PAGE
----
Ice Hockey and Fighting

Fighting in ice hockey is an accepted part of the sport and is even in the rule books. This is unusual as many players of other games are frowned upon for fighting outside of combat sports such as boxing and MMA.

When Did Fighting Come About?

It is believed that fighting came about in the sport because of the lack of rules in the 19th century. Fighting may also have happened because of problems relating to crime in some areas of Canada. Blue lines introduced in 1918 resulted in forward passing in the neutral zone only. It also increased the amount of play and closeness of players. The Sheffield Scimitars know all about a fight just like your favourite NHL players.

Why Players Fight?

Players fight for many of the same reasons that fights happen outside of the sport. Intimidating a player, revenge, getting a psychological edge and protecting players all happen during the game of ice hockey. Intimidating players so that they stay away from others on the opposite team, as well as building a fierce reputation, are reasons for targeting players. Retaliation for breaking the rules or hitting a player is also common. Protecting star players so that they get more play is another reason for fighting.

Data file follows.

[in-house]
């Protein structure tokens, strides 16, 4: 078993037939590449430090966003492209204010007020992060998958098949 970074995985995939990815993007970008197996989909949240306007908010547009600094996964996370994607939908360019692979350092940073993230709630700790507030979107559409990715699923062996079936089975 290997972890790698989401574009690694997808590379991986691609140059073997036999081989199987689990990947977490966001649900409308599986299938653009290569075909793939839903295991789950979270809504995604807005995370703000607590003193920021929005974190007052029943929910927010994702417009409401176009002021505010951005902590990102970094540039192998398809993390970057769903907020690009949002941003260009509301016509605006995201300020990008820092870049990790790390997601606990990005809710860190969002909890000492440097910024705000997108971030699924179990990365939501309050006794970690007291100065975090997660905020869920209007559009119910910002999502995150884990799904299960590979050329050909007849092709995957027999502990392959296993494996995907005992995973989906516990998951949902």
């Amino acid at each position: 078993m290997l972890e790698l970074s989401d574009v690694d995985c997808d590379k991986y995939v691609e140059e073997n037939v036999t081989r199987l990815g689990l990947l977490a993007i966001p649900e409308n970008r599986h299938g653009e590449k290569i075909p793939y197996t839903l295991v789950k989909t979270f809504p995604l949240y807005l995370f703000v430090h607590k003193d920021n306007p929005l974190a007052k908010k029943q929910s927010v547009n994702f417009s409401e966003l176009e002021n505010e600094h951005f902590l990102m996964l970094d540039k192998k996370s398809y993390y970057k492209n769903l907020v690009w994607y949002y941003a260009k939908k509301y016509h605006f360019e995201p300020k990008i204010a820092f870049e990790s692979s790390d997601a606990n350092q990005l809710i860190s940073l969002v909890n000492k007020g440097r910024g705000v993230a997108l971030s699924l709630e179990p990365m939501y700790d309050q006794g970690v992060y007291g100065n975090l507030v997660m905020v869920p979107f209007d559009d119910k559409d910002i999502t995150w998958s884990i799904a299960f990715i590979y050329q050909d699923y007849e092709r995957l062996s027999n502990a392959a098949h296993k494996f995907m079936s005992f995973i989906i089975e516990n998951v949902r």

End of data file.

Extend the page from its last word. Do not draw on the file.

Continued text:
Some Common Rules About Fighting

The rules for fighting differ depending on the leagues. In the NHL, the rules for fighting can be found under rule 46. It allows players to fight under certain conditions. The start of a fight means both players drop their sticks, take off their protective gloves and then fight bare-knuckle. Helmets stay on to stop head injuries. The fight ends when the referee separates both opponents.

It may seem brutal to many but rules for fighting in the sport of ice hockey can prevent injuries and even death, as players can sort out their differences with rules enforced, instead of no uncertainty around regulations.